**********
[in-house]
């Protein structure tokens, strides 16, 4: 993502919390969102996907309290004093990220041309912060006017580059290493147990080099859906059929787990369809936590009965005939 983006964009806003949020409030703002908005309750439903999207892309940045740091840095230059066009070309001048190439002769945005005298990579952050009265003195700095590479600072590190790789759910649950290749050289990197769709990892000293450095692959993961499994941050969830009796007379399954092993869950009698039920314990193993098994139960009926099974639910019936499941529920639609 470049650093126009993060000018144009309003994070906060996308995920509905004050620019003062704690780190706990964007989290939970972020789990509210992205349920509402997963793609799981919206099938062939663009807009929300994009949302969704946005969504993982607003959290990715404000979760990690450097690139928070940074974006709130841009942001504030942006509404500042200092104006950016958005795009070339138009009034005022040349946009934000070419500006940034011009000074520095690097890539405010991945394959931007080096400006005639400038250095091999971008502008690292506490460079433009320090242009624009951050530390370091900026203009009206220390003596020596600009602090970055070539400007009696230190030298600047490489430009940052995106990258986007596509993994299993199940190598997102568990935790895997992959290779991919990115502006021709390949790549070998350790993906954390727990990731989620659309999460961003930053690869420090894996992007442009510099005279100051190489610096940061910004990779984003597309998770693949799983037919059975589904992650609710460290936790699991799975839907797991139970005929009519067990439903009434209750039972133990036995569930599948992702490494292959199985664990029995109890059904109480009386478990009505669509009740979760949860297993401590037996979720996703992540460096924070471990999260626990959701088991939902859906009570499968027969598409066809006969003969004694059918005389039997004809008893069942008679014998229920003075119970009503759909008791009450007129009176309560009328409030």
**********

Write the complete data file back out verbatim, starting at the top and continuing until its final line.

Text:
[in-house]
């Protein structure tokens, strides 16, 4: 993502919390969102996907309290004093990220041309912060006017580059290493147990080099859906059929787990369809936590009965005939 983006964009806003949020409030703002908005309750439903999207892309940045740091840095230059066009070309001048190439002769945005005298990579952050009265003195700095590479600072590190790789759910649950290749050289990197769709990892000293450095692959993961499994941050969830009796007379399954092993869950009698039920314990193993098994139960009926099974639910019936499941529920639609 470049650093126009993060000018144009309003994070906060996308995920509905004050620019003062704690780190706990964007989290939970972020789990509210992205349920509402997963793609799981919206099938062939663009807009929300994009949302969704946005969504993982607003959290990715404000979760990690450097690139928070940074974006709130841009942001504030942006509404500042200092104006950016958005795009070339138009009034005022040349946009934000070419500006940034011009000074520095690097890539405010991945394959931007080096400006005639400038250095091999971008502008690292506490460079433009320090242009624009951050530390370091900026203009009206220390003596020596600009602090970055070539400007009696230190030298600047490489430009940052995106990258986007596509993994299993199940190598997102568990935790895997992959290779991919990115502006021709390949790549070998350790993906954390727990990731989620659309999460961003930053690869420090894996992007442009510099005279100051190489610096940061910004990779984003597309998770693949799983037919059975589904992650609710460290936790699991799975839907797991139970005929009519067990439903009434209750039972133990036995569930599948992702490494292959199985664990029995109890059904109480009386478990009505669509009740979760949860297993401590037996979720996703992540460096924070471990999260626990959701088991939902859906009570499968027969598409066809006969003969004694059918005389039997004809008893069942008679014998229920003075119970009503759909008791009450007129009176309560009328409030």